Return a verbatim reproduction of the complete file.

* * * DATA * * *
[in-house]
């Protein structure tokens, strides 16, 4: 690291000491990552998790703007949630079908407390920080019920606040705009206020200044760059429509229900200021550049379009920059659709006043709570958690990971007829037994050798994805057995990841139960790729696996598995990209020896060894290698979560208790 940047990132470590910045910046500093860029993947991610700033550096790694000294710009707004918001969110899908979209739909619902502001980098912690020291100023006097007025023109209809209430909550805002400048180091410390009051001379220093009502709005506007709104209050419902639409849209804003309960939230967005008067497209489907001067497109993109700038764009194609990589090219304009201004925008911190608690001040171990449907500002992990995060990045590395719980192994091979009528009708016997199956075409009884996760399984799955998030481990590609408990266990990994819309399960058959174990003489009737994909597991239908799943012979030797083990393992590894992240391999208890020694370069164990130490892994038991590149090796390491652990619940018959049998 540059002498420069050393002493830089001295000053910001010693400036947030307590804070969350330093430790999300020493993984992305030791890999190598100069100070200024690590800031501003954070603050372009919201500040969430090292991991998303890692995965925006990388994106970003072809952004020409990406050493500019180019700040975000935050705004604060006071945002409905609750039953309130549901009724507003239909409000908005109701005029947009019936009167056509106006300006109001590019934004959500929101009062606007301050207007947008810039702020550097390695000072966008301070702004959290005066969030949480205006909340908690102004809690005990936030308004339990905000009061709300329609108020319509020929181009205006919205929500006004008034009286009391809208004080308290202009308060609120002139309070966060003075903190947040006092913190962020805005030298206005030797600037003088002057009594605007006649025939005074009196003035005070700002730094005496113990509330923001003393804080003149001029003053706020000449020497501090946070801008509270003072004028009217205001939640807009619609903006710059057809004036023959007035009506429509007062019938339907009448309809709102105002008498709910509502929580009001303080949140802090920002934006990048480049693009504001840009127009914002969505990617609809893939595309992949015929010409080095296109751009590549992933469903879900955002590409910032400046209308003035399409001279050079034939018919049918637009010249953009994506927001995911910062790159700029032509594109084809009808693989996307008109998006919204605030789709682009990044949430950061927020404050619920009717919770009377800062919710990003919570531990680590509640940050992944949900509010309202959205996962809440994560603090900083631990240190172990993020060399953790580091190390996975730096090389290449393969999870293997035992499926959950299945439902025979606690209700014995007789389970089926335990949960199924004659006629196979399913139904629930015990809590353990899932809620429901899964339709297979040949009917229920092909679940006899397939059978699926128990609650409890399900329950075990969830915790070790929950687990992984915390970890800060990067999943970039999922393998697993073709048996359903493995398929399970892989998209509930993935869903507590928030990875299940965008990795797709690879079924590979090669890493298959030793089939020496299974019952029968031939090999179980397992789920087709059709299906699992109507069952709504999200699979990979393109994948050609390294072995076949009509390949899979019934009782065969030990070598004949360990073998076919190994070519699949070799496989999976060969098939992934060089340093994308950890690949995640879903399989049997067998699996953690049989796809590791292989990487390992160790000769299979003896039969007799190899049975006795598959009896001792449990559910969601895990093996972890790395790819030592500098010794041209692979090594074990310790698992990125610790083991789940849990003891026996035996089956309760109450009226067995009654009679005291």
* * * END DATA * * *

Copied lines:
[in-house]
């Protein structure tokens, strides 16, 4: 690291000491990552998790703007949630079908407390920080019920606040705009206020200044760059429509229900200021550049379009920059659709006043709570958690990971007829037994050798994805057995990841139960790729696996598995990209020896060894290698979560208790 940047990132470590910045910046500093860029993947991610700033550096790694000294710009707004918001969110899908979209739909619902502001980098912690020291100023006097007025023109209809209430909550805002400048180091410390009051001379220093009502709005506007709104209050419902639409849209804003309960939230967005008067497209489907001067497109993109700038764009194609990589090219304009201004925008911190608690001040171990449907500002992990995060990045590395719980192994091979009528009708016997199956075409009884996760399984799955998030481990590609408990266990990994819309399960058959174990003489009737994909597991239908799943012979030797083990393992590894992240391999208890020694370069164990130490892994038991590149090796390491652990619940018959049998 540059002498420069050393002493830089001295000053910001010693400036947030307590804070969350330093430790999300020493993984992305030791890999190598100069100070200024690590800031501003954070603050372009919201500040969430090292991991998303890692995965925006990388994106970003072809952004020409990406050493500019180019700040975000935050705004604060006071945002409905609750039953309130549901009724507003239909409000908005109701005029947009019936009167056509106006300006109001590019934004959500929101009062606007301050207007947008810039702020550097390695000072966008301070702004959290005066969030949480205006909340908690102004809690005990936030308004339990905000009061709300329609108020319509020929181009205006919205929500006004008034009286009391809208004080308290202009308060609120002139309070966060003075903190947040006092913190962020805005030298206005030797600037003088002057009594605007006649025939005074009196003035005070700002730094005496113990509330923001003393804080003149001029003053706020000449020497501090946070801008509270003072004028009217205001939640807009619609903006710059057809004036023959007035009506429509007062019938339907009448309809709102105002008498709910509502929580009001303080949140802090920002934006990048480049693009504001840009127009914002969505990617609809893939595309992949015929010409080095296109751009590549992933469903879900955002590409910032400046209308003035399409001279050079034939018919049918637009010249953009994506927001995911910062790159700029032509594109084809009808693989996307008109998006919204605030789709682009990044949430950061927020404050619920009717919770009377800062919710990003919570531990680590509640940050992944949900509010309202959205996962809440994560603090900083631990240190172990993020060399953790580091190390996975730096090389290449393969999870293997035992499926959950299945439902025979606690209700014995007789389970089926335990949960199924004659006629196979399913139904629930015990809590353990899932809620429901899964339709297979040949009917229920092909679940006899397939059978699926128990609650409890399900329950075990969830915790070790929950687990992984915390970890800060990067999943970039999922393998697993073709048996359903493995398929399970892989998209509930993935869903507590928030990875299940965008990795797709690879079924590979090669890493298959030793089939020496299974019952029968031939090999179980397992789920087709059709299906699992109507069952709504999200699979990979393109994948050609390294072995076949009509390949899979019934009782065969030990070598004949360990073998076919190994070519699949070799496989999976060969098939992934060089340093994308950890690949995640879903399989049997067998699996953690049989796809590791292989990487390992160790000769299979003896039969007799190899049975006795598959009896001792449990559910969601895990093996972890790395790819030592500098010794041209692979090594074990310790698992990125610790083991789940849990003891026996035996089956309760109450009226067995009654009679005291």